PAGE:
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“Life without line dancing would be too dreadful to imagine,” declared a woman over 60 who participated in a government study about the impact of line dancing on seniors. And then there’s “Mr. Guitar” Chet Atkins, who said that “the [county-western] music has gotten pretty bad. It’s all that damn line dancing.”

Whatever one’s opinion of the dance practice that features a repeated sequence of steps made by people facing the same direction or each other, it’s been a favorite for years. Some even consider it an art form. Popular line dances over the decades include the Madison, the San Francisco Stomp, Walkin’ Wazi, Cowboy Boogie, and many more.

The origins of line dancing vary depending on whom you ask. Some say it’s descended from the 1970s disco era, when dances like the Electric Slide emerged under the glitter of mirror balls all over the world. Others say it goes back to the 1800s, when European immigrants brought native group dances with them…or when cowboys on the western frontier brought the simple footwork of square dances and similar jigs to greater American culture.

Audiences fell in love with Debra Winger and John Travolta as they line danced their way through Urban Cowboy (1980), and Billy Ray Cyrus’ 1992 hit song “Achy Breaky Heart” is also said to have been a boon to the movement. And who will soon forget the Macarena from the mid-1990s? One Maca, two Maca, three Macarena…Hey, Macarena!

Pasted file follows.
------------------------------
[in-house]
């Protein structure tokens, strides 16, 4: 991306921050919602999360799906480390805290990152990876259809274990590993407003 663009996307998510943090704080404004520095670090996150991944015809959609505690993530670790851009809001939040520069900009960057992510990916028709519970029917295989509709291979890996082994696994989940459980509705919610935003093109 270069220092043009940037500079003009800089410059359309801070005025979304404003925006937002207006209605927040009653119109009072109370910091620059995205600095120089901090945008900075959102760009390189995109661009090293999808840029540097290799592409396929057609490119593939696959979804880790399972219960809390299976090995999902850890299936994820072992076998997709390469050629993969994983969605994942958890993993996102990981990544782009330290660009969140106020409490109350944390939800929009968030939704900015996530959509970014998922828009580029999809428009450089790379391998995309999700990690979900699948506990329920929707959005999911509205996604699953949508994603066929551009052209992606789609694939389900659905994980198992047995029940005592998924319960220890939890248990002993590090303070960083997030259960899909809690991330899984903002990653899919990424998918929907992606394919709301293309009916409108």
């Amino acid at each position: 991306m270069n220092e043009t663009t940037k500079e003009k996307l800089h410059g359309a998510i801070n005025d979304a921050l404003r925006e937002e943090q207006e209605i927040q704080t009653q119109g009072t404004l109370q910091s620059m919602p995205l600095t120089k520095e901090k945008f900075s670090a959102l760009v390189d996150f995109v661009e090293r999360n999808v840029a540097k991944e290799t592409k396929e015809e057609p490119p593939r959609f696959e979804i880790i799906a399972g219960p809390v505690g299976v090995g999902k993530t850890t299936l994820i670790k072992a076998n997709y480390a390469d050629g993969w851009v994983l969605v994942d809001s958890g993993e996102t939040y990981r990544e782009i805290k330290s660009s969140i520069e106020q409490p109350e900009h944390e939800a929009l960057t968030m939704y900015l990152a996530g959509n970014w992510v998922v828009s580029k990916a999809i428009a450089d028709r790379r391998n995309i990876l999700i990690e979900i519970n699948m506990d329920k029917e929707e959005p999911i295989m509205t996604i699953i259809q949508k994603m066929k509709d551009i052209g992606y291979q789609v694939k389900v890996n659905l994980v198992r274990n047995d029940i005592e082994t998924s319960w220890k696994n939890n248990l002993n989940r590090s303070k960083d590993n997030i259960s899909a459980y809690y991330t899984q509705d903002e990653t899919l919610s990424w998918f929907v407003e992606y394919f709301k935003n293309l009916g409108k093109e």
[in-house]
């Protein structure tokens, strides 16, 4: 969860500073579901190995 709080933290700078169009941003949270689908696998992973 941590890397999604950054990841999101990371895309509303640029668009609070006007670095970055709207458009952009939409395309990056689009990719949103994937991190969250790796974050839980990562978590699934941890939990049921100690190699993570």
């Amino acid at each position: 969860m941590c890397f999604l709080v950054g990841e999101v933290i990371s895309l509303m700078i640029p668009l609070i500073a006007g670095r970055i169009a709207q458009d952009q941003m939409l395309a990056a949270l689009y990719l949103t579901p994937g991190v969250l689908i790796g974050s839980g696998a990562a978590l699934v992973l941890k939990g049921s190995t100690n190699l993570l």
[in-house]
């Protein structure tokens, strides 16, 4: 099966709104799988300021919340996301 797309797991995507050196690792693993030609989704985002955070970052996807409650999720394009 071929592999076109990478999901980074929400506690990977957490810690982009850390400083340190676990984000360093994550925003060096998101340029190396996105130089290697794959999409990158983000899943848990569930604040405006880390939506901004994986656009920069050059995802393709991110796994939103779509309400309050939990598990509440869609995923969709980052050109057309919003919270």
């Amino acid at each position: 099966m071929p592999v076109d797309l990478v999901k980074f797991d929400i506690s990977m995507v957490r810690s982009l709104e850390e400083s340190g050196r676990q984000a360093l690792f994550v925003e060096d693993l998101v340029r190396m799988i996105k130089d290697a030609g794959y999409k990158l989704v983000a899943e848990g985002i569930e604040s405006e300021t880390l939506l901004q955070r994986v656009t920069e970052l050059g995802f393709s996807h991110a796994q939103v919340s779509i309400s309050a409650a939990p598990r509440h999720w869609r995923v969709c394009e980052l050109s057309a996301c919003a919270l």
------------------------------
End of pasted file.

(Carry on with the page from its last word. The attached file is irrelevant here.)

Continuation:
One thing just about everyone can agree on is that line dancing, and dancing in general, is a big step toward better overall health and well-being. In the 1940s, Marian Chace helped traumatized WWII veterans through dance therapy. One study even announced this astonishing revelation: frequent dancing lowers the risk of dementia by a whopping 76 percent, more than any other physical activity. “Of all the physical activities, dancing involves the most mental effort,” the study concluded.

Indeed, dancing is significantly beneficial, particularly to seniors. Here’s our dance card of would-be line dances that stress the multiple plusses of being in step together.

The Noggin. As noted above, dancing requires more cognitive effort than other forms of physical activity. Following along and memorizing steps helps create new neural connections and demands a level of concentration that sharpens an aging brain.

The Social Butterfly. While dancing by oneself no longer carries the social stigma it once did, most dancing – particularly line dancing – involves community with others. The combination of music, steps (and sometimes humorous missteps!) and several people engaged in a common effort adds up to fun, fellowship and newfound friendships.

The Balancing Act. Dancing improves motor skills, muscle mass, bone and joint strength as well as balance, flexibility and coordination. All these factors help reduce the risk of falls and other injuries so common among seniors.

The Ticker. Dancing is an aerobic exercise, boosting heart and lung health. Line dancing is often a measured, deliberate process that gives older adults a cardiopulmonary workout that doesn’t overstress the system.

The Elevator. Even the staidest of sorts get a kick out of kicking up their heels. Dancing increases energy and releases happy hormones like endorphins, serotonin and dopamine. It’s also been found to alleviate pain. Done with a group, it’s a tried and true ice breaker that boosts mood and lingers long after the feet leave the floor.

In Naperville and surrounding suburbs, country-western dance clubs and restaurants are increasingly popular destinations. Dance studios in and near our city offer lessons in various genres, including line dancing.

At Monarch Landing, our residents can be found country line dancing every week. Led by a spirited resident herself, they’re loving it every step of the way.